Will Purr for Treats: How Cats Became Domesticated

kittens on cat tree
(Image credit: dezi/Shutterstock.com)

Thousands of years ago, a wildcat first started lingering on the outskirts of a human camp, perhaps to eat the mice living in people's granaries. Now, billions of house pets and countless cat videos later, researchers have revealed the genetic roots of the special relationship between humans and cats.

A new study has revealed the genetic changes that make kitties snuggle up with humans and purr for treats. Many of the changes have altered the cat's motivation to seek rewards and have changed their fear of new situations, said study co-author Wesley Warren, a geneticist at the Genome Institute at the Washington University School of Medicine in St. Louis.

The team also discovered the genetic changes that make cats keen nighttime hunters and why their noses aren't as sensitive as their canine cousins'. [Here, Kitty, Kitty: 10 Facts for Cat-Lovers]

Domestic mystery

Cats and humans go way back: Some studies suggest cats were first domesticated about 9,000 years ago in the Near East, while others trace cat domestication back to China around 5,000 years ago.

But though the relationship between you and Gingersnap may seem completely natural, domestication is an extreme rarity in the animal world. Humans have only domesticated a handful of animals — such as the dog, cow, chicken, sheep and goat — and scientists did not know which genes were involved in the domestication process.

Then, in the 1950s, scientists at a fur farm in Novosibirsk, Russia, began breeding foxes for their friendliness to humans. Within a few generations, foxes wagged their tails and licked the faces of humans affectionately. Along the way, the foxes developed floppy ears; lighter, patchy coats; and curly tails — traits found in other domesticated animals, such as dogs, pigs and sheep.

The fox study, which is still going on today, hinted that some of the behavioral domestication genes were tied to those curly-tail, floppy-ear genes. And a study published earlier this year in the journal Genetics found that domesticated animals have changes in their neural crest, a group of embryonic cells that guide the development of various organ systems.

But without advanced genetic analysis, it was difficult to tease apart exactly which genes were responsible for domestication.

Big cat, little cat

In 2007, scientists sequenced the genome of an Abyssinian cat named Cinnamon (who has since died). But that analysis wasn't complete, so scientists couldn't say much about the genes underpinning domestication.

Warren and his colleagues did a second sequence of Cinnamon's genome, along with the genomes of several other domestic cats and two species of wildcat, and compared them to the genomes for the tiger, the dog and many other animals. [Animal Code: Our Favorite Genomes]

In domestic cats, genes linked to motivation and fear had faced strong evolutionary pressure over history, leading the cats to be less shy and more driven by rewards, Warren said.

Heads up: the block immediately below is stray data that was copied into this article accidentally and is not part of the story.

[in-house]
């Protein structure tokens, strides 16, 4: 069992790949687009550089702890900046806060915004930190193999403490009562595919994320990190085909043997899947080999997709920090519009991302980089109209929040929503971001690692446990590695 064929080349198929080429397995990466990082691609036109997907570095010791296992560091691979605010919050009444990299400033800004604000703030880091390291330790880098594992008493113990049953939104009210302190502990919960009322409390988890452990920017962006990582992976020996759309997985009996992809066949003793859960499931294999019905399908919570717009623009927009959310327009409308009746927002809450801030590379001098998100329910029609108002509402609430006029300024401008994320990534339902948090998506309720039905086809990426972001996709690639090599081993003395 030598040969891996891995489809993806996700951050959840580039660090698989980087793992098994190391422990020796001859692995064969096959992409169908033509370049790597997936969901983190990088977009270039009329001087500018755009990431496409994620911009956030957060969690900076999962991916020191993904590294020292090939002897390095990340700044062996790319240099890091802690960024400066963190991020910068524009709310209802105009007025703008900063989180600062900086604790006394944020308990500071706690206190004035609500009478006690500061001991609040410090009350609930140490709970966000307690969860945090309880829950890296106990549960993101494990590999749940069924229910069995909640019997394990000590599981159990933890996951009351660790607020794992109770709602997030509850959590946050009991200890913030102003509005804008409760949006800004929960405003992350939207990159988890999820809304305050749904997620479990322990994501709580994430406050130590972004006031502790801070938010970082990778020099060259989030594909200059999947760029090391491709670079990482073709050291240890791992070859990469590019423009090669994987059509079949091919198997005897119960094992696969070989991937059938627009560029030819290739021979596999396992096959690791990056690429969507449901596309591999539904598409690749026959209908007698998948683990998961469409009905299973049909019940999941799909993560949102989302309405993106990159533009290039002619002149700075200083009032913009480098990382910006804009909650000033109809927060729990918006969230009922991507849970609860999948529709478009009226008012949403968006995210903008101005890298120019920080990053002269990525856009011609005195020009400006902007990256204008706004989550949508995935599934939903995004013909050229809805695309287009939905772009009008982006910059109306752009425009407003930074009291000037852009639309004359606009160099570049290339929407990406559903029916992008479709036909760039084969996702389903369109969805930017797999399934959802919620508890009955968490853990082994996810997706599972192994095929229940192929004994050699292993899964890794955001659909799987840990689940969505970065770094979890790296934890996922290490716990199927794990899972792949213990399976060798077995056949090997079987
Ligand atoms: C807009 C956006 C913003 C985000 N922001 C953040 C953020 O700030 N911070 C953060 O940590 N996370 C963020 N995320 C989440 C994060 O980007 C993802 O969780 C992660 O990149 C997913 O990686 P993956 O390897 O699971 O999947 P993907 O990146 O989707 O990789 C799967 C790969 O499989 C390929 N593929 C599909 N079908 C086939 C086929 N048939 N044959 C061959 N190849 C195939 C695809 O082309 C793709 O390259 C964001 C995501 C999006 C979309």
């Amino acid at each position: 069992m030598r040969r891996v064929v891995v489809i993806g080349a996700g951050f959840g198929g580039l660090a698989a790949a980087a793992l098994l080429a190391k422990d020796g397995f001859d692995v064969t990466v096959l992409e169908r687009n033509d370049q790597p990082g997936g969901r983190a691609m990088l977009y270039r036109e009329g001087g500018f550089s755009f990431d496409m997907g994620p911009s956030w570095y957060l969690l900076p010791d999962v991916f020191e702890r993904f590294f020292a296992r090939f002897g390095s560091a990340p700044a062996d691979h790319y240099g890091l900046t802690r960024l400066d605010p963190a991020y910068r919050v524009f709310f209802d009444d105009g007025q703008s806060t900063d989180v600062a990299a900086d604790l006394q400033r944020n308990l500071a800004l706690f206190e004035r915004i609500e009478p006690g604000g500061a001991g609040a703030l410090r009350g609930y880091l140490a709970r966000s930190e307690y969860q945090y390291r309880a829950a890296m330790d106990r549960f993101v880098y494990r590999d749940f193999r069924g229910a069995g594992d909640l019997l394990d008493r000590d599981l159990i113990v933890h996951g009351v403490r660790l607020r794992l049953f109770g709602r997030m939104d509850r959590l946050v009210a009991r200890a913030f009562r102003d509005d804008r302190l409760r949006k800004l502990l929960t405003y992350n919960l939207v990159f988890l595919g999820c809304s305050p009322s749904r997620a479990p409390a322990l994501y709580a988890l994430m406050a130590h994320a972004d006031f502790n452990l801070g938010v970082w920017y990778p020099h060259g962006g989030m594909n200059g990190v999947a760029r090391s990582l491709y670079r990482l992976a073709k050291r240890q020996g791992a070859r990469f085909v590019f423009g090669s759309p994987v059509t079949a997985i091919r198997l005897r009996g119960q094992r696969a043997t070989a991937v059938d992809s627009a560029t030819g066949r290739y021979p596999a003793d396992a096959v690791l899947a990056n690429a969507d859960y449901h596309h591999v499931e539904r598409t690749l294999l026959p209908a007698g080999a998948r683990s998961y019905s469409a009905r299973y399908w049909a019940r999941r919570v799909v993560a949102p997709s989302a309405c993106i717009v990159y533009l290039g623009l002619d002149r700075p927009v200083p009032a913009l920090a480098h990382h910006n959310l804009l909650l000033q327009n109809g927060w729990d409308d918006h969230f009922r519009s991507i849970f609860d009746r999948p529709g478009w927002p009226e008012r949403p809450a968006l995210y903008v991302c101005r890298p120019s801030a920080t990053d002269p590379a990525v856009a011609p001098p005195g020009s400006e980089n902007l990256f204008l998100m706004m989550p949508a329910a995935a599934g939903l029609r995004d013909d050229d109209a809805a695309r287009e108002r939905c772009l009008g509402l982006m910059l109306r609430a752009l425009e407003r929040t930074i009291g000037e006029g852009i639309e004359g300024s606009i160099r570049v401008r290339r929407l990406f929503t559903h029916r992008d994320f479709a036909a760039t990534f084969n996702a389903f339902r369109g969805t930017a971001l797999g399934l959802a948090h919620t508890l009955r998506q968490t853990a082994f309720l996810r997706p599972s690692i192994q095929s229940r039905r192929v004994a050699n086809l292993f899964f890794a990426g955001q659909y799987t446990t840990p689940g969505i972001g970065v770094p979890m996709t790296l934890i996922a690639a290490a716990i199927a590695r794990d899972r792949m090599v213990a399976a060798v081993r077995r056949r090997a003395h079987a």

Compared to dogs, domestic cats and their wild cousins, such as tigers, had several more copies of genes for receptors to detect pheromones, or sex hormones. This could help the solitary creatures find mates, Warren said.

Dogs, in contrast, have many more copies of genes for smell receptors, which may account for their amazing sense of smell. The genes for feline night vision and keen hearing were also under strong selection in both big cats and house kitties. Those areas of the genome may explain why felines are such expert hunters, Warren said.

Cat origins

The findings help underpin some of the biological changes associated with domestication in cats.

"The study is great, especially in defining changes in the genome that have led to domestication or, more correctly, to the adaptation of the ancestors of domestic cats that allowed them to associate with humans and thus gain both protection from their predators and an ample food supply (rodents)," Niels Pedersen, a veterinary researcher at the University of California, Davis who was not involved in the study, said in an email. 

The paper provides a springboard to analyze cats in greater detail, added Dominic Wright, a geneticist at Linkoping University in Sweden, who was also not involved in the study. 

"It will be great to take some of these regions which they identify and go further with them," Wright told Live Science.

But the study only identified relatively large gene regions that changed in the domestic cat, and it's still not clear exactly what those genes do or how they are regulated, he added.

To really understand that, scientists now need to focus on these specific gene regions, studying animals with different versions of the genes and then analyzing the effects on their behavior, Wright told Live Science.

The findings were published today (Nov. 10) in the journal Proceedings of the National Academy of Sciences.

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Tia Ghose
Managing Editor

Tia is the managing editor and was previously a senior writer for Live Science. Her work has appeared in Scientific American, Wired.com and other outlets. She holds a master's degree in bioengineering from the University of Washington, a graduate certificate in science writing from UC Santa Cruz and a bachelor's degree in mechanical engineering from the University of Texas at Austin. Tia was part of a team at the Milwaukee Journal Sentinel that published the Empty Cradles series on preterm births, which won multiple awards, including the 2012 Casey Medal for Meritorious Journalism.